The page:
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Health Impacts of Climate Change and Ozone Depletion: An Ecoepidemiologic Modeling Approach
W. J. M. Martens
Environmental Health Perspectives
Vol. 106, Supplement 1 (Feb., 1998), pp. 241-251
Published by: The National Institute of Environmental Health Sciences
Stable URL: http://www.jstor.org/stable/3433924
Page Count: 11
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Anthropogenic climate changes and stratospheric ozone depletion affect human health in various ways. Current mainstream epidemiologic research methods do not appear well adapted to analyze these health impacts, which involve complex systems influenced by human interventions or simpler processes that will take place in the future. This paper discusses a different paradigm for studying the health impacts of global environmental changes and focuses on the development of integrated ecoepidemiologic models using three examples-the effect of climate change on vector-borne diseases, the effect of climate change on thermal-related mortality, and the effects of increasing ultraviolet levels because of ozone depletion on the rates of skin cancer.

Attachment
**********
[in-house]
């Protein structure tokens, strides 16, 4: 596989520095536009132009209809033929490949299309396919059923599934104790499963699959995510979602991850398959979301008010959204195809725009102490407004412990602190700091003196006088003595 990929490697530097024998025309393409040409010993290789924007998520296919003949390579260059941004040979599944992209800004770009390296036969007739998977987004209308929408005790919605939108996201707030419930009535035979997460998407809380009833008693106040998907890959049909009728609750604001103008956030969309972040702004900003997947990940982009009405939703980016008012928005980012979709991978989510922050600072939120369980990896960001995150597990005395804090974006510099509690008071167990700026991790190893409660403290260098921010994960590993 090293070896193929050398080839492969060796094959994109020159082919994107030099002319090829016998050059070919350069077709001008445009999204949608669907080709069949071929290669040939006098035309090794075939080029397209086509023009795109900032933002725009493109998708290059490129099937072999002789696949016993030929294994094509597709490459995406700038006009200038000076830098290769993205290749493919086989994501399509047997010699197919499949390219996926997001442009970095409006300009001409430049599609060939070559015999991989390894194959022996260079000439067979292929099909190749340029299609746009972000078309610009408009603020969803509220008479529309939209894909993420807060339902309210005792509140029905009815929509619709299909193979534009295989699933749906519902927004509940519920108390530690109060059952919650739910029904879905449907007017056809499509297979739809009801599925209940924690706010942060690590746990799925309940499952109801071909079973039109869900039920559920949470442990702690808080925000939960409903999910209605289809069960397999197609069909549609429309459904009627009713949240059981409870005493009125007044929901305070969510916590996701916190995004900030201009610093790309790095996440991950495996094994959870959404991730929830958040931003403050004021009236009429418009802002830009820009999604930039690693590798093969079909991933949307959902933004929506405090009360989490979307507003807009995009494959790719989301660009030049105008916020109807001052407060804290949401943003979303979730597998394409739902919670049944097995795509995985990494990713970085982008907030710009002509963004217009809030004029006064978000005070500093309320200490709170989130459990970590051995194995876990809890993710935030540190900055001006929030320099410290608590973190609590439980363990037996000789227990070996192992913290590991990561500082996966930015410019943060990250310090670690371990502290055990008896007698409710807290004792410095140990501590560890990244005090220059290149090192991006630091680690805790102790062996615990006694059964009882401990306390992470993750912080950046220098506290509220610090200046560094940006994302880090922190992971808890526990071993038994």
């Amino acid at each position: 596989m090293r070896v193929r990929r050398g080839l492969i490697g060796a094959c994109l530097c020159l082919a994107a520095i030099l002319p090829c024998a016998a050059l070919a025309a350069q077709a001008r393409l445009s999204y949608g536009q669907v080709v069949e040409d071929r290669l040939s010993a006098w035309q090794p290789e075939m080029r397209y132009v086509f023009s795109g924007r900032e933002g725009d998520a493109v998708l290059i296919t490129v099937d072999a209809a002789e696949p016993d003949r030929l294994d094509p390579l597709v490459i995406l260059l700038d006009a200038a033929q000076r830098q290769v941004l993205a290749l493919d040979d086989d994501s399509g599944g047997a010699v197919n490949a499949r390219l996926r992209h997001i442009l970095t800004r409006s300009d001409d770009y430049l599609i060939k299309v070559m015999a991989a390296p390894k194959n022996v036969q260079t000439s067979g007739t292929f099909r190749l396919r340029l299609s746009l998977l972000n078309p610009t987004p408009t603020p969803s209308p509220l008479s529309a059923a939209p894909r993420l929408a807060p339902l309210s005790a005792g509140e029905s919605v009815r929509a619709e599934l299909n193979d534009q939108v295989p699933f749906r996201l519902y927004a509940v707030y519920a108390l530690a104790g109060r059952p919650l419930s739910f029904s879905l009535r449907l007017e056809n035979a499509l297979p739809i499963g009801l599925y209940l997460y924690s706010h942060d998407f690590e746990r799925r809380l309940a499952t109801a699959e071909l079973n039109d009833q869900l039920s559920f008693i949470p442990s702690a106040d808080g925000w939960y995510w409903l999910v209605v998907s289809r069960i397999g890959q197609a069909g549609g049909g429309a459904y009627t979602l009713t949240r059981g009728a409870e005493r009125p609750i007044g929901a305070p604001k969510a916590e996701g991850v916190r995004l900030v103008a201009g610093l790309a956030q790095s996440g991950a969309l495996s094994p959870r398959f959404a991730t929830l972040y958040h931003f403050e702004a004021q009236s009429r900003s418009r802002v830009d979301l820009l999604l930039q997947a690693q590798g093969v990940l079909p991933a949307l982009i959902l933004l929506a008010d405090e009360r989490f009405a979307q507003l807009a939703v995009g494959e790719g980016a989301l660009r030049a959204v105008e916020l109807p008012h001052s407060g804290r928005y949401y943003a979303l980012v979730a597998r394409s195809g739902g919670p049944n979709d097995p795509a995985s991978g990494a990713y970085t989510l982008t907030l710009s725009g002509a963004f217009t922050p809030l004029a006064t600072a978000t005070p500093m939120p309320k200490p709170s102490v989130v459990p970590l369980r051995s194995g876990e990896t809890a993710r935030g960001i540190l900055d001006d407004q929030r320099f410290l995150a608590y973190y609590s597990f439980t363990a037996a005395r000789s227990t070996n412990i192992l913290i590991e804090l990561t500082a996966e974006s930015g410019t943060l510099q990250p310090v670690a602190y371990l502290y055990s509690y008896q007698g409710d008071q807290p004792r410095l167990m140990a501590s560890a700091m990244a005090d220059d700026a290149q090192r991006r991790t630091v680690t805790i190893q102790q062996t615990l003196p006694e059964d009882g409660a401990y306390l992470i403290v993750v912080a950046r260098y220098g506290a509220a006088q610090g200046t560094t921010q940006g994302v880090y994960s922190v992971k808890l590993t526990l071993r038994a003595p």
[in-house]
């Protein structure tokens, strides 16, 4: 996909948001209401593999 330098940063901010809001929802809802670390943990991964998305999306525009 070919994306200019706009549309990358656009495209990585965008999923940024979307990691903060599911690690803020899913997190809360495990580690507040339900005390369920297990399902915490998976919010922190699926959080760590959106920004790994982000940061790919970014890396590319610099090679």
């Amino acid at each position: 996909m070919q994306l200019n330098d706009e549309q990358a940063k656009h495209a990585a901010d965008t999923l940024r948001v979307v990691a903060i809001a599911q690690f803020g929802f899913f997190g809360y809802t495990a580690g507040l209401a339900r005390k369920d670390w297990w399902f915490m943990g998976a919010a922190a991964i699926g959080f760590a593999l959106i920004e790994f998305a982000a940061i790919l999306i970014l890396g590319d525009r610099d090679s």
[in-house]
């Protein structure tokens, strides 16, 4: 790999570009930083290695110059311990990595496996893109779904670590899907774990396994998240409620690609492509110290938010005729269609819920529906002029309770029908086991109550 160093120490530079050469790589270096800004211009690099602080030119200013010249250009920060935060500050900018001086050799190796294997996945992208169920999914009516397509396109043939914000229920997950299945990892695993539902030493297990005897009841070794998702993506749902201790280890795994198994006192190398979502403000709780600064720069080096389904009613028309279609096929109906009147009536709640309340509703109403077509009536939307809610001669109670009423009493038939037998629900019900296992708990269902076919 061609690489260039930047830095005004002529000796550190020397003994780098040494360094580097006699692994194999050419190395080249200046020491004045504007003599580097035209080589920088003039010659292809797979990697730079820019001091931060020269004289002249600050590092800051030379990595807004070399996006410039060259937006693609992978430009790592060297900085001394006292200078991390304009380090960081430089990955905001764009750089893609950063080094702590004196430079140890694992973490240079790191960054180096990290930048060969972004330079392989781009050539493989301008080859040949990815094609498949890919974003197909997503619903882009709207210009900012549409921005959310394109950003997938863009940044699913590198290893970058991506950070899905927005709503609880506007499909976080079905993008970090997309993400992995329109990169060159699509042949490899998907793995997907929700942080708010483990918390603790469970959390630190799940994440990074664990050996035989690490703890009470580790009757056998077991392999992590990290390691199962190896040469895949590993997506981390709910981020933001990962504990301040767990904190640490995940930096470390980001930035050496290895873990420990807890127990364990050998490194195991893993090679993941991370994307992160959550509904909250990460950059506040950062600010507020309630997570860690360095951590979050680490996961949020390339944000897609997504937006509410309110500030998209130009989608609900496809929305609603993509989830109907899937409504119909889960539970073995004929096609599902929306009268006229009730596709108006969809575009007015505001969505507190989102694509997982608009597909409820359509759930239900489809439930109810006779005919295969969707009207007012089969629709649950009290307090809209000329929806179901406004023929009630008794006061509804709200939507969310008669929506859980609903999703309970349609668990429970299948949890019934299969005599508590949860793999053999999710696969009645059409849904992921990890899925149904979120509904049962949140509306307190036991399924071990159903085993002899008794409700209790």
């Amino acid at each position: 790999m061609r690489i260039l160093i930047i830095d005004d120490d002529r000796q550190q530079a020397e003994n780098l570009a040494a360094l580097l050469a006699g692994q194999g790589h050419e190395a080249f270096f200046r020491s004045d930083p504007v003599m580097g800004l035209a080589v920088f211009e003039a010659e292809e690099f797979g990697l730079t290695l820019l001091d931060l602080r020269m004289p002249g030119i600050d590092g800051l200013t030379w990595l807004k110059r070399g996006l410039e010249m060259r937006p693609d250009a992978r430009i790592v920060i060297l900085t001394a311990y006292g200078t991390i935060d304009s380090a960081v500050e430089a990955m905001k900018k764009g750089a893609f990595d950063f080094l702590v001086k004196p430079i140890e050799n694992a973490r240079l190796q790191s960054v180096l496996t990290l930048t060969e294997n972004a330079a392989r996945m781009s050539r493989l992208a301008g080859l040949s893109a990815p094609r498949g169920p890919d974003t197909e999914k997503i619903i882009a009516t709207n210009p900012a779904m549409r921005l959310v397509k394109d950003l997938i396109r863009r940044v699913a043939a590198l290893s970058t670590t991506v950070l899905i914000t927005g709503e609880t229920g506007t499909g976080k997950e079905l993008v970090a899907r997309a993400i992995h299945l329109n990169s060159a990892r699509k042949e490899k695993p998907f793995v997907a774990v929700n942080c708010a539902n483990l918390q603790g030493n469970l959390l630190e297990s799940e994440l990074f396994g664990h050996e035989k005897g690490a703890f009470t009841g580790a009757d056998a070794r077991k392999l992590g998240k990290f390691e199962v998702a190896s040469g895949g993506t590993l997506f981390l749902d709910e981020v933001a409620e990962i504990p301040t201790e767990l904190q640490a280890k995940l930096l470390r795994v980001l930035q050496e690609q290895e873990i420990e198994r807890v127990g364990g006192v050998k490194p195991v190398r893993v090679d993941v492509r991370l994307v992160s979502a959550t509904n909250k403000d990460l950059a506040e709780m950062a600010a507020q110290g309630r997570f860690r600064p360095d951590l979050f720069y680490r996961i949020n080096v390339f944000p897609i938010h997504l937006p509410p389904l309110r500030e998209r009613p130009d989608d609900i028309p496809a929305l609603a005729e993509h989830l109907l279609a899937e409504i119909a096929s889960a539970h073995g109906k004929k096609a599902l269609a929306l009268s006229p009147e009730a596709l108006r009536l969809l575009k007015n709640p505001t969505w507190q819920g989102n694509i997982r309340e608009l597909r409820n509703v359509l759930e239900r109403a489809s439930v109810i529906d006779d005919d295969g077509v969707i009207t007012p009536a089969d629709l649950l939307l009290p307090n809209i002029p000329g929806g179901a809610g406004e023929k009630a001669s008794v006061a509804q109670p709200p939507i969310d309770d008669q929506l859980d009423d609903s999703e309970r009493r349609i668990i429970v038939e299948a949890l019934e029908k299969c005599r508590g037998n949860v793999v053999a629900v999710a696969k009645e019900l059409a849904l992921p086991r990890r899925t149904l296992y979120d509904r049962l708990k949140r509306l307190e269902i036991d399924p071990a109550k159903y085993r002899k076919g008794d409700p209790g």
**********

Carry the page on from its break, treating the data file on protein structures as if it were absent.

Environmental Health Perspectives © 1998 The National Institute of Environmental Health Sciences